Recovering from Burnout while still Caregiving

You’ve noticed a change in your mood and temperament.  Your bright spirit is dim.  Avoiding social interaction has become part of your daily routine.  Happiness no longer compliments your face.  You feel lonely and secluded, almost depressed.  Caregiving duties are still being completed but not with the same vigor and enthusiasm.  Your fast-thinking logic has been replaced with slow what-if’sSound familiar?  Most caregivers can identify and empathize with these feelings.  These mixed emotions are warning signs of caregiver stress.  Ignoring these symptoms will result in caregiver burnout.  Trust me, I know.  Yes, there are ways you can prevent caregiver stress, but how can a caregiver recover from burnout while still providing care?

You’re overwhelmed, stressed, and on the verge of throwing in the towel.  I CAN’T DO THIS ANYMORE!  But walking out the door is not an option; you must continue the daily care regimen.  The patient’s well-being is dependent on you.  Once you begin manifesting thoughts of defeat, you’ve entered the caregiver burnout phase.  Burnout will cause a decline in your mental and physical health.  This decline will result in subpar care for your loved-one.  It’s the “trickle-down” effect and it begins with you.

You’ve diagnosed yourself with caregiver burnout.  How can you reverse its effects and still provide quality care?  You can’t do it on your own.  If you’re suffering from burnout, you must voice your thoughts and opinions to family members, friends, or the attending physician.  Reaching out is not admitting defeat.  You’re recognizing the need for third party help in order to successfully care for your patient. 

Instate a dependable support group to help with caregiving duties.  Recovery involves alleviating some of the daily stress that contributed to your mental and physical burnout.  Discuss ways they can help YOU cope with caregiver stress.  Don’t be shy!  Designate daily caregiving duties to dependable family members and friends.  Don’t know where to start when assigning caregiving responsibilities?  Read, How to Help a Caregiver.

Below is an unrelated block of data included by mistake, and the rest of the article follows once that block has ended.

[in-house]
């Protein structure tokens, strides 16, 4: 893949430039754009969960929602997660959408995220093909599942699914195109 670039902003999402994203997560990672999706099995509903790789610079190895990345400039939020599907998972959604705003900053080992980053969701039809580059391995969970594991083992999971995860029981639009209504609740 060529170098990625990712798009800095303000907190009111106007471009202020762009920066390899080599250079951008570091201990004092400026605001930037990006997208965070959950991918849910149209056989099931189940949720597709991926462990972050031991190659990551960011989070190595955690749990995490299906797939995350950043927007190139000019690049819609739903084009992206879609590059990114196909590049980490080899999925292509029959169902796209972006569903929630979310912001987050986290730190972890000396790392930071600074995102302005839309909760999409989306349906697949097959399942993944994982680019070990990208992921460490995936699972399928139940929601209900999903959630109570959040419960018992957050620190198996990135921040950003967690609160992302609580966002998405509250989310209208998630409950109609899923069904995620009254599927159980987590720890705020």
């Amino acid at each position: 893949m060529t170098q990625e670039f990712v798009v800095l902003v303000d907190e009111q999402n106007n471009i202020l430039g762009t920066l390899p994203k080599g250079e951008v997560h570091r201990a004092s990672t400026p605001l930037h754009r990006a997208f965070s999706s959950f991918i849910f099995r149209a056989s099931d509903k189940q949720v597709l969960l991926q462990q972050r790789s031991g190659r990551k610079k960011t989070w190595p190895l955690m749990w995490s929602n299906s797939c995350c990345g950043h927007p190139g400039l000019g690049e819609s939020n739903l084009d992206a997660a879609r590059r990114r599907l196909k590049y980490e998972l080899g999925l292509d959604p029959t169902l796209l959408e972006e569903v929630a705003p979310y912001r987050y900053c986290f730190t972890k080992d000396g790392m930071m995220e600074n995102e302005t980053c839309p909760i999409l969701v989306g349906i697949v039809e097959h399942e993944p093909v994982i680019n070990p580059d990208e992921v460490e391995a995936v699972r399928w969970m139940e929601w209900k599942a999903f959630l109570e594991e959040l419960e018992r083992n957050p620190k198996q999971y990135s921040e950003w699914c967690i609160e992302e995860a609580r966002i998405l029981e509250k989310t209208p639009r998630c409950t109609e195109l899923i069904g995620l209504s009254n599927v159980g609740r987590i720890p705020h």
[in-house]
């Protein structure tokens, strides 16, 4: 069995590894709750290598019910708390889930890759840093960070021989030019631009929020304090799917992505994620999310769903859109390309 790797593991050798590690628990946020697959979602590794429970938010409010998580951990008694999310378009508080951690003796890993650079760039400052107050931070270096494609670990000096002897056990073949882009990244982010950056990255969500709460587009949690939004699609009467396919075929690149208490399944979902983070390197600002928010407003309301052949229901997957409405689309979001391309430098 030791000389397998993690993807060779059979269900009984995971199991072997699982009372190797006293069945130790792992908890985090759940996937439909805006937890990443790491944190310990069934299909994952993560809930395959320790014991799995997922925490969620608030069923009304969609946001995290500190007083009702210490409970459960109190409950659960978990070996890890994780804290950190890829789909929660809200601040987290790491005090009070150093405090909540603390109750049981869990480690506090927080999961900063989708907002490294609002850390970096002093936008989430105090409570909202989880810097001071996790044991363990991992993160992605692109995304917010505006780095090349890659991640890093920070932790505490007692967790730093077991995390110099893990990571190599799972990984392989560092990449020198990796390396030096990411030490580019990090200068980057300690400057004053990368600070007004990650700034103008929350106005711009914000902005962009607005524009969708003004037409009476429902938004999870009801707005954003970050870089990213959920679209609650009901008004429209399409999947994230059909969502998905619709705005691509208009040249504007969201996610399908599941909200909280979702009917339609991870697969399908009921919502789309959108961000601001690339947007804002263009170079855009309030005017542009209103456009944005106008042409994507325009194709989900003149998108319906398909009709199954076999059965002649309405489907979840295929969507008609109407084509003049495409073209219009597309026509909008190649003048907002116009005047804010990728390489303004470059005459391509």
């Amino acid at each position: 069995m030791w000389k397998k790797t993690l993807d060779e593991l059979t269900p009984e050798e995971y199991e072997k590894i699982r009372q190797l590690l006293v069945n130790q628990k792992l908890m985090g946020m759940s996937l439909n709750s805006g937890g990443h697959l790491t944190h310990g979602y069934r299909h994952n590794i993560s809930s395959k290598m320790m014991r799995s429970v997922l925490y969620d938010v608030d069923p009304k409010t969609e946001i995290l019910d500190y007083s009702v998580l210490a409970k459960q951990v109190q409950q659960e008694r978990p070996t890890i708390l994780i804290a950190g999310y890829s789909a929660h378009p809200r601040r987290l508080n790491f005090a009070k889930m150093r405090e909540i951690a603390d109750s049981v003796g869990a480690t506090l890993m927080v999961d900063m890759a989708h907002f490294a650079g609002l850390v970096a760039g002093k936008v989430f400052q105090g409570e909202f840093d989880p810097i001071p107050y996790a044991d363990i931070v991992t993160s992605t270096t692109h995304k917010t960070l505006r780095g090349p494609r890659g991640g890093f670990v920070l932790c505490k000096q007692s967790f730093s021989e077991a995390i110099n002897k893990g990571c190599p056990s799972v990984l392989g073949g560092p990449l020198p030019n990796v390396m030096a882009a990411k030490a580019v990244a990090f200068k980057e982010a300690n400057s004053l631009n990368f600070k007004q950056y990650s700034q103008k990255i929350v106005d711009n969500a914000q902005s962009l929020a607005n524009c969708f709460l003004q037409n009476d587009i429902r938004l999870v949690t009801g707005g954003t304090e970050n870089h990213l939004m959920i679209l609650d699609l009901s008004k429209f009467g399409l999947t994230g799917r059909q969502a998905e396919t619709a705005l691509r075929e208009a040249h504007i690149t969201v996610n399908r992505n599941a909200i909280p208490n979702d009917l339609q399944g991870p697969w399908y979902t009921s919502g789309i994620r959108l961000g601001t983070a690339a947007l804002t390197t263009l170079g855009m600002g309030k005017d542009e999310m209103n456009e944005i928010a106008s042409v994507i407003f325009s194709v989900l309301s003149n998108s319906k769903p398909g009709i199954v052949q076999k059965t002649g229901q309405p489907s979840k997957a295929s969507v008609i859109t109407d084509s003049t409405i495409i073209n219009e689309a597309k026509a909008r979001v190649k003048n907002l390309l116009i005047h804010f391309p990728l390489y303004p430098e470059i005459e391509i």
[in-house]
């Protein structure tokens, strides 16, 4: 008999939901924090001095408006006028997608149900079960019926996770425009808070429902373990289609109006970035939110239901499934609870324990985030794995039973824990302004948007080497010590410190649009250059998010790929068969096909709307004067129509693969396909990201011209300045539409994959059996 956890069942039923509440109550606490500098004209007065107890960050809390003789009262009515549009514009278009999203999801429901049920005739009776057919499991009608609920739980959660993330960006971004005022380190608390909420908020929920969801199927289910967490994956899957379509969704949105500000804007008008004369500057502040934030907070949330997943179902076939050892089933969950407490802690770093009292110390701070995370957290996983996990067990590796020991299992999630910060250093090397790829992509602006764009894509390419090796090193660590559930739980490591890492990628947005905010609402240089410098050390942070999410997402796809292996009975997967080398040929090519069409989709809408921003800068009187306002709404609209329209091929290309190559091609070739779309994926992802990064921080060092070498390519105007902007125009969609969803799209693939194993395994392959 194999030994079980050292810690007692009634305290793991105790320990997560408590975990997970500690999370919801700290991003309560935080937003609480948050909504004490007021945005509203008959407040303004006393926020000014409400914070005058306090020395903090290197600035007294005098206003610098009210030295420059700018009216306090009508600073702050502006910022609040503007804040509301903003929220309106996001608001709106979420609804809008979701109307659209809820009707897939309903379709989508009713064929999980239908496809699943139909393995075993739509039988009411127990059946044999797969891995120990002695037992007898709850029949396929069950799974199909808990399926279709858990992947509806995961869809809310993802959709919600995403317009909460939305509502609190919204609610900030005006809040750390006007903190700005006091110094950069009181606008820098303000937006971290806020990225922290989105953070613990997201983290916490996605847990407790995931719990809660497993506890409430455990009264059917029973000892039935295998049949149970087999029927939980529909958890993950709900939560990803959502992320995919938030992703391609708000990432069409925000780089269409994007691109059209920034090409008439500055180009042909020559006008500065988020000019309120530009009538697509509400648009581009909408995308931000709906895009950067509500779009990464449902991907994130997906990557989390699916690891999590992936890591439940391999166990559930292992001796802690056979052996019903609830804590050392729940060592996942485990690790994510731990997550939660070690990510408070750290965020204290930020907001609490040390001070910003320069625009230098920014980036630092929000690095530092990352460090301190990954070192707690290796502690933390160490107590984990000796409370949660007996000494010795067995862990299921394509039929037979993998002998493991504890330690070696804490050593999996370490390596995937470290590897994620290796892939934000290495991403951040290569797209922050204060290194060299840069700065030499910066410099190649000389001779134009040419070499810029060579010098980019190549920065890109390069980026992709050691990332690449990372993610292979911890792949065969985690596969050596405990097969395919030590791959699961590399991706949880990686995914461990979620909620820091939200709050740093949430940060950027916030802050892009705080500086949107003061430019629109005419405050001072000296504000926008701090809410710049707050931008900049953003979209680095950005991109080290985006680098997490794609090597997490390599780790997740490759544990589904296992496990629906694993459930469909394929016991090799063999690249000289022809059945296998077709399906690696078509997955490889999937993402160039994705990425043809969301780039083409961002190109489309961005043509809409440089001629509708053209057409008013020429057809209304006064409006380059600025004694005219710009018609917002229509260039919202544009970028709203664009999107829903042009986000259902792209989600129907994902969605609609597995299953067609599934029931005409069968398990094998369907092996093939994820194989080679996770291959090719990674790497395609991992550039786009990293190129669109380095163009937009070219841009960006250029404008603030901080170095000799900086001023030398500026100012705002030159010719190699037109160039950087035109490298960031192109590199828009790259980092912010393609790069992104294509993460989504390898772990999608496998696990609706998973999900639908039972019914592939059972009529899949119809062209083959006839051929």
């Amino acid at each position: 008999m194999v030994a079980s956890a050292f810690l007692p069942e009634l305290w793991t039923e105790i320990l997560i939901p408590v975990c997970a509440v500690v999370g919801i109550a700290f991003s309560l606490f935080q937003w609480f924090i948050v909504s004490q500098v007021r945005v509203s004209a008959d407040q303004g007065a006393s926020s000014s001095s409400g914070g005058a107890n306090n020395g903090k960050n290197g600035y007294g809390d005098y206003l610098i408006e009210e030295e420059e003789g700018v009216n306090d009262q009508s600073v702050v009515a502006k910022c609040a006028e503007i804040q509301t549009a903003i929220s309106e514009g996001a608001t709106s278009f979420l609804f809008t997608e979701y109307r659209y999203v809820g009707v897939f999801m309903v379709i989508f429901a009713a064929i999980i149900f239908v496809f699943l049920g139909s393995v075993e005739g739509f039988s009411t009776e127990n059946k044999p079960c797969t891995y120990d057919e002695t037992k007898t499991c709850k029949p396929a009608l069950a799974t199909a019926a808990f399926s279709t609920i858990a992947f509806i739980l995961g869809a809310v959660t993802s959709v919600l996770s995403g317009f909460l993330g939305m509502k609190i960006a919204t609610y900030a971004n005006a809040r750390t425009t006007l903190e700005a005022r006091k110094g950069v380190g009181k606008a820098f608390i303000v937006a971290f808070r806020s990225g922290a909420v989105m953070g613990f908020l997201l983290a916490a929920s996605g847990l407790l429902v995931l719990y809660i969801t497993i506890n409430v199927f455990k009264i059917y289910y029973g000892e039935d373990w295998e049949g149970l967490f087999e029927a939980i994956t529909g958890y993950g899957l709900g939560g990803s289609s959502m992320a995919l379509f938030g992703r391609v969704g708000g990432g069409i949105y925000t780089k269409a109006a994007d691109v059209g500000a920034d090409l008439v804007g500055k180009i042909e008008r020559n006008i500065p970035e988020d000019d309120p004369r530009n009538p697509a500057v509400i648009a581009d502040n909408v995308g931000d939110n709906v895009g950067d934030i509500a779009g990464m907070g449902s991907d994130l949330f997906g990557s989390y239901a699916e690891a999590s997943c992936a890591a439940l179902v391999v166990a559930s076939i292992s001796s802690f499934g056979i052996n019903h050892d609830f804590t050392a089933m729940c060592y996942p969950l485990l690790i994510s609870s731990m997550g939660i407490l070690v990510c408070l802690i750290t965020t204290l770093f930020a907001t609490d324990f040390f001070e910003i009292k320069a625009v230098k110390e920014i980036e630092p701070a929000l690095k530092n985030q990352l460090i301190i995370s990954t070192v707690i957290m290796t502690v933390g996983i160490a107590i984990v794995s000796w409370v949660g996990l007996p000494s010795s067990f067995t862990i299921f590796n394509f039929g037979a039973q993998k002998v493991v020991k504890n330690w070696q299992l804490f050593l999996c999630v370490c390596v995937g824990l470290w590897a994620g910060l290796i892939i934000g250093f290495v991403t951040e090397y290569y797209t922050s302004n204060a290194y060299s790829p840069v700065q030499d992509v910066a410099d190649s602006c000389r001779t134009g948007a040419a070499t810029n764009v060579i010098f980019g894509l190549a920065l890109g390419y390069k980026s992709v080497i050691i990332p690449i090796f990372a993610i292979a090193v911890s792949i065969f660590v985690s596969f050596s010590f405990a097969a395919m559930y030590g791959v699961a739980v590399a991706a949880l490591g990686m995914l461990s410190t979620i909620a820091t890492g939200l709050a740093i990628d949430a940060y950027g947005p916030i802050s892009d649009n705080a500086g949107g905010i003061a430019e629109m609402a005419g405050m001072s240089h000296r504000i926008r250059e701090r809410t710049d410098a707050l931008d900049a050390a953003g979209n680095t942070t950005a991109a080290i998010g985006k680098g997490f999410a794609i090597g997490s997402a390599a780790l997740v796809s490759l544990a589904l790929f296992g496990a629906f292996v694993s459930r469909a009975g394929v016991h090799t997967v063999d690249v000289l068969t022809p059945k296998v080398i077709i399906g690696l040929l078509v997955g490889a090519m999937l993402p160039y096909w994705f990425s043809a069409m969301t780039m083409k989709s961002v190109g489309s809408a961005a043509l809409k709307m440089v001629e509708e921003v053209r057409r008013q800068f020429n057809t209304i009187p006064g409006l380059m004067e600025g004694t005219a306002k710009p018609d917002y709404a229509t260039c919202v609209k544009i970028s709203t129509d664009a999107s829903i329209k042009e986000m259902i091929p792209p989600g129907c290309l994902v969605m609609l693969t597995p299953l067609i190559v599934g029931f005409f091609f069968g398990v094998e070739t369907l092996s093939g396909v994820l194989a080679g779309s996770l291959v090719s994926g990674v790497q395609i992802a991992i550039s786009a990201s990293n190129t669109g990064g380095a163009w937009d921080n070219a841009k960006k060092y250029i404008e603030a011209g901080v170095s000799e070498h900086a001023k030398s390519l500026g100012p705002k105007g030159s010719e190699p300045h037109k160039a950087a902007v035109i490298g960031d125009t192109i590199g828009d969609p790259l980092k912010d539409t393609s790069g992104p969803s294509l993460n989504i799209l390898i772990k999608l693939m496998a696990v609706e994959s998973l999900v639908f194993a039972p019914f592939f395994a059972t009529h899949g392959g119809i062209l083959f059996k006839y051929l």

Reaching the burnout phase takes time….it doesn’t happen overnight.  It sneaks up on you.  It’s difficult to recognize the symptoms of caregiver stress because your engaged and focused on providing quality care for your loved-one.  Ideally, a caregiver would never suffer from stress or burnout.  However, it’s part of caregiving’s brutal reality.  Trying to combat mental and physical exhaustion while still maintaining a stable environment is extremely difficult without proper support.  Being overwhelmed results in the deterioration of quality care.  

The most effective strategy for recovering from caregiver burnout while still caregiving is ASK FOR HELP.  Without help the everyday stress of your monotonous daily routine will continue to wreak havoc on your own health, creating a less-than satisfactory caregiving environment.  Ultimately you want the best possible care for your loved-one.  Allow them good quality care by taking the initiative to engage others in your caregiver duties.  Reaching out will bring success to your burnout recovery and allow you to continue your caregiving journey.  Did you find this post helpful?  Let me know by leaving a comment.  Feel free to share this post with anyone who could benefit from the information.  Thank you for reading and stay well!